NAACP leader Rev. William Barber sues American Airlines
Reverend William Barber, president of the North Carolina NAACP, is suing American Airlines over an incident of alleged racial discrimination. According to court documents, Rev. Barber contends that he purchased two seats for a flight from Reagan National Airport to Raleigh-Durham International Airport in April 2016. While on the plane, Rev. Barber asked a flight attendant if she could ask two White passengers seated behind him to quiet down. According to the lawsuit, the passengers instigated a racially charged tirade, claiming Rev. Barber told the flight attendant he had a problem with “those people,” which caused Barber to stand and face the White passenger. According to Rev. Barber, the man insulted him for purchasing two seats, implying it was because of his size. Rev. Barber suffers from arthritis and purchased the extra seat to rest his leg. Rev. Barber contends that the incident calmed and two police officers boarded the plane and had him removed at the airline’s request. The White passengers were allowed to continue to their destination. When Barber rebooked his flight the next day, a Black American Airlines ticket agent told him that situations like his occur frequently on the airline and he expressed frustration with the company. When the incident was first reported in April, an American Airlines spokesperson stated that a passenger who didn’t follow crew instructions and grabbed a flight attendant was removed from a flight. The spokesperson did not identify Rev. Barber as the person removed from the flight.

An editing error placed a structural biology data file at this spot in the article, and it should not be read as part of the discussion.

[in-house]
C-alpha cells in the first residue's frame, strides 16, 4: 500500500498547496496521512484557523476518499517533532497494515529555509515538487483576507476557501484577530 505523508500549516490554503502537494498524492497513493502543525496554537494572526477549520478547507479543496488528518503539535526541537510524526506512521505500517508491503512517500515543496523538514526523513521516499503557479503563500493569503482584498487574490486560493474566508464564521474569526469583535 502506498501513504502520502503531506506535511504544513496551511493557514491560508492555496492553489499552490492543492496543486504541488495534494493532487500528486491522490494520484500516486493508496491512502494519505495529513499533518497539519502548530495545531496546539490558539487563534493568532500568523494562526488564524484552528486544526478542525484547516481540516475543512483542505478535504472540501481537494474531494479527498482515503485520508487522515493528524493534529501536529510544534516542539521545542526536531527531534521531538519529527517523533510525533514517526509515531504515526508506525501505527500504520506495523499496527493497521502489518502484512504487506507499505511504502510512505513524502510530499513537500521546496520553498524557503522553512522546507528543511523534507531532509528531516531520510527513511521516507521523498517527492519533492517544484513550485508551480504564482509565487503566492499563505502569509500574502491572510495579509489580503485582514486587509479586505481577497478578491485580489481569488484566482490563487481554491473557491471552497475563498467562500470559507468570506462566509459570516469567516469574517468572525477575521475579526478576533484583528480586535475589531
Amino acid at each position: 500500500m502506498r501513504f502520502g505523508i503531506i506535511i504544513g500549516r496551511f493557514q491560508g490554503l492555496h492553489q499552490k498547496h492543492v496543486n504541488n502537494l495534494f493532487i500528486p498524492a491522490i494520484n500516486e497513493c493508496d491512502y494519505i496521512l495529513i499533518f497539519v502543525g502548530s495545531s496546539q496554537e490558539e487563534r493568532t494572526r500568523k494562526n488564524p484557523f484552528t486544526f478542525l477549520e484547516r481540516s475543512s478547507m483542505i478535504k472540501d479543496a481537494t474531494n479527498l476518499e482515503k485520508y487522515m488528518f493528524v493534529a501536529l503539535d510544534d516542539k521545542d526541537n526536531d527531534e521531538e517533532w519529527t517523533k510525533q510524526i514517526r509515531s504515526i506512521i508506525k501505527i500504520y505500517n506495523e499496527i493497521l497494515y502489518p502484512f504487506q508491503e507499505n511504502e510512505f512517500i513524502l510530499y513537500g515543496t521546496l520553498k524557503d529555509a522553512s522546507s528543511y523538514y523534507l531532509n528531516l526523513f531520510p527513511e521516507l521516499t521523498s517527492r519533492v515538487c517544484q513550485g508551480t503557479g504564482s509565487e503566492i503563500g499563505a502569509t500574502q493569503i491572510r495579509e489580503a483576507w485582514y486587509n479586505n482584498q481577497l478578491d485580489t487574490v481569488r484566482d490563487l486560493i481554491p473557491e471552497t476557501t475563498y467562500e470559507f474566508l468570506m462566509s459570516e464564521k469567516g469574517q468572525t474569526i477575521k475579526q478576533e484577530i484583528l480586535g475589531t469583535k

Barber contends in his lawsuit that “this differential treatment was based on race, as other passengers noted and stated to American Airlines employees.” The suit also states that “Reverend Barber was calm, complied with all directives from the flight crew, and did nothing that remotely warranted being ejected from the airplane.” The lawsuit is asking for unspecified monetary damages and a change in policy at American Airlines. The airline has refused to comment, citing ongoing litigation.